Schwalbe Tubeless Road Tyre Review (Pro One & G-One Speed)

Schwalbe tubeless tyre review

When it comes to investing money in your road bike for a big ride or race, cyclists often get caught up in lighter frames, stronger wheels, flashier groupsets, all the while neglecting one of the most important components of the road bike:

The road tyre!

The tyre is where the rubber meets the road and it needs to perform, whether it be in a race or travelling through harsh terrain in a cold New Zealand winter.

I’ve written plenty about my recent 13-day cycling adventure across New Zealand. During the trip I road-tested the Schwalbe Pro One and G-One Speed tubeless road tyres on almost 2,400 kilometres of gritty, coarse and icy terrain in New Zealand’s Alpine territory.

After 2,336 kilometres over 13 days of riding on Schwalbe tubeless road tyres, three words came to mind: speed, adaptability and confidence. This review will discuss my experiences with the Schwalbe products throughout my journey and maybe give the trusty and often neglected tyre a chance to prove itself in the world of bike components.

The video below will give you a good overview of my experiences with the Schwalbe tyres – don’t miss it.

To give some background on the Schwalbe tubeless road tyre range, Bike Radar assembled an informative piece comparing the Schwalbe Pro One tubeless tyres to its clincher and tubeless counterparts. The test was completed at an independent lab called Wheel Energy and also out on the road by the guys at Bike Radar. Some of the key points were that:

  • Schwalbe Pro-One tubeless tyres ranked first when it came to rolling resistance.
  • The next best tyre added roughly 10% rolling resistance to the bike. That’s a huge difference!
  • On a 2.8 mile climb with 7% average gradient, the Schwalbe Pro One tyres were up to 16 seconds faster when compared to other tyres tested and;
  • When reducing tyre psi, the rolling resistance in the Schwalbe Pro One was only slightly affected when compared to the other tyres tested.

These test results certainly aligned with the unexpected outcome I witnessed as I rolled out the door on my Specialized Roubaix in my last few days of training before travelling to New Zealand.

The team at Schwalbe Australia were talking these tyres up, and with good reason too (as I would soon realise). As I stood on the factory floor watching the tyres get fitted to my Roubaix, I couldn’t help but be a little cynical… I mean, they’re only tyres, right?

I had doubts about tubeless

I have to be completely honest, I was a bit anxious watching the clincher tyres getting swapped out for tubeless. I had heard great things about the rolling resistance of tubeless tyres, but I had never ridden with them in my 10 years of road cycling. This also meant I had never fitted them or dealt with the sealant fluid inside the tyres. How would I handle a potential tyre issue on a cold and empty road in New Zealand? How easy would it be to get a tube in there if I decided to revert back to my safe-haven?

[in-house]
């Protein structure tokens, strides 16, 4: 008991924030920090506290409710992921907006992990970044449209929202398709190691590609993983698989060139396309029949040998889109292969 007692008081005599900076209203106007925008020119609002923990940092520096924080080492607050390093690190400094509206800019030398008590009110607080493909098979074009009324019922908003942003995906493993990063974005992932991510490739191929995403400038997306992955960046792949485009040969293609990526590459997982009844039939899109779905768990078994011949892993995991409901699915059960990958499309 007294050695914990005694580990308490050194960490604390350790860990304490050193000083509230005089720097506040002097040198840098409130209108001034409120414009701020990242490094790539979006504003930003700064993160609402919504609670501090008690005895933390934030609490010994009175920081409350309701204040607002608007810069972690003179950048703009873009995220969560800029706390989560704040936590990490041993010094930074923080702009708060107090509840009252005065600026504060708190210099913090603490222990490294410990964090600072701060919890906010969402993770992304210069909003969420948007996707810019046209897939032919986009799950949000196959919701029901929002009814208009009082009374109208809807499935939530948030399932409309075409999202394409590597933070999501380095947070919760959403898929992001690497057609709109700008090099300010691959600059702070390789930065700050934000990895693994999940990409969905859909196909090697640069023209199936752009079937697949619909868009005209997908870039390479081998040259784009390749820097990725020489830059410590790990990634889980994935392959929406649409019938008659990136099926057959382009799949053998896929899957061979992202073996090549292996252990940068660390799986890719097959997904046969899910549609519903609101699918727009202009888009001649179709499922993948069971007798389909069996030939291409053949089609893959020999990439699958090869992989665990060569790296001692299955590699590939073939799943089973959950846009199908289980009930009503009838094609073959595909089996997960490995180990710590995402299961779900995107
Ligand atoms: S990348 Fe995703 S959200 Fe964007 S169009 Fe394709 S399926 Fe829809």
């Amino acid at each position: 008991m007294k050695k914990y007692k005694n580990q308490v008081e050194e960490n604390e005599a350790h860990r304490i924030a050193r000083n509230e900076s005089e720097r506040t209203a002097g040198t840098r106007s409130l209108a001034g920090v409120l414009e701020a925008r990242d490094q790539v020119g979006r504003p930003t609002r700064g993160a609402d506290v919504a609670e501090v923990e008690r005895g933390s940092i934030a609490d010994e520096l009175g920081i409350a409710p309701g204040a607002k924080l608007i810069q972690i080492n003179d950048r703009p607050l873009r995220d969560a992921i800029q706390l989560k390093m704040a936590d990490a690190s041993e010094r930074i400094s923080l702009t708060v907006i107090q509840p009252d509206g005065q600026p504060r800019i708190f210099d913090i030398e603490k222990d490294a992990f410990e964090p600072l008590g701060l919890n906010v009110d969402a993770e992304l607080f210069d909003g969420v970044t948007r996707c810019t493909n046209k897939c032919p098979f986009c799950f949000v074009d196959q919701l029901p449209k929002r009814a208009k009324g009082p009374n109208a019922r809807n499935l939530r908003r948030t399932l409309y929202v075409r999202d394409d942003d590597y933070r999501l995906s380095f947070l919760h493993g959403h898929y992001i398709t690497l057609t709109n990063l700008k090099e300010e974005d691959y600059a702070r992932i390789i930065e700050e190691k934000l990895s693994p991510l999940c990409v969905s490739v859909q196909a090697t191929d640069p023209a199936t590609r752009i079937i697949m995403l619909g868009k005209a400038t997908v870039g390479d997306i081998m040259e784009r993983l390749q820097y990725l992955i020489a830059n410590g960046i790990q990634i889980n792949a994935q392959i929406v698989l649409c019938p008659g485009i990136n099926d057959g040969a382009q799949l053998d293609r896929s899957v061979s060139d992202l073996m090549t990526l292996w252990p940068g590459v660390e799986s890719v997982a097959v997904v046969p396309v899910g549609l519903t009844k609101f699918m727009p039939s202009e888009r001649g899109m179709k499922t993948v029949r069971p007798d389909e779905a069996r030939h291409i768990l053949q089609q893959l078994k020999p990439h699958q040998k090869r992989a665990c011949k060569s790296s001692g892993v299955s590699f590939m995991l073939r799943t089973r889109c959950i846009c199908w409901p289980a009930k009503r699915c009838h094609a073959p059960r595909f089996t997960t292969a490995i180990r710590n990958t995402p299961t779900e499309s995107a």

These questions ran through my head as I stood there watching Jesse from Schwalbe Australia fit the tubeless tyres with mastery; adding further distress given my mediocre hand skills.

My anxiety about tubeless tyres appeared to be shared by others too, including professionals such as Martin Elmiger (Swiss champion of World Tour Team BMC Cycling), and Sylvain Chavanel. Reports suggested that they were also initially sceptical about these tyres, but after sporting the Schwalbe Pro-Ones on the harsh cobblestones of Paris-Roubaix, both riders were hugely enthusiastic about the tyres.  They were amazed at the speed and comfort of the Pro-Ones, which guided them over the notorious lumps and bumps in the Hell of the North.

All my worries were quickly dispelled as I rolled out the factory door on my new Pro One tyres. It was like I had completely changed wheels! It was seriously that profound. I have changed tyres in the past and noticed a small difference, but nothing to write home nor blog about…

The old Schwalbe tubeless vs. the new

Schwalbe Pro One & G-One Speed tyres
Pro One is the all-round 25 mm tyre. The G-One Speed is designed for tougher terrain.

I never rode the old Pro One tubeless, but Schwalbe claim the new patent MicroSkin construction has reduced the weight of this tyre by 25%, thus improving rolling resistance and speed. The MicroSkin construction has also bolstered puncture resistance through “vulcanising” high-tensile micro fabric to the rubber compound and carcass of the tyre.

While this patent technology and recent test from Bike Rader clearly demonstrates the Schwalbe tubeless as a fast option, there are equally persuasive aspects to these tubeless tyres, such as adaptability.

The chameleon of road tyres

After riding the Pro Ones around Melbourne I was excited to take my new toy – tubeless tyres – on my journey across New Zealand. I asked myself, could I ride the length of the country, across gritty and volcanic terrain in extreme mid-winter conditions, without having to stop for any tyre attention?

Schwalbe Australia also provided me with a set of G-One Speed tubeless tyres. Whilst I was still trying to fathom my massive journey across Middle Earth, the folks at Schwalbe brought me back to reality and recommended I change to the Schwalbe G-One tyres for the South Island. Given the alpine terrain with high levels of grit and icy roads, their recommendation proved to be a very wise one.

To cut a long story short, I had a ton of rain on New Zealand’s North Island. If you’re not familiar with rain and rubber – the wet has an adhesive effect, making debris more likely to stick to tyres. In addition, the water acts as a lubricant for the debris, reducing the puncture resilience of any tyre.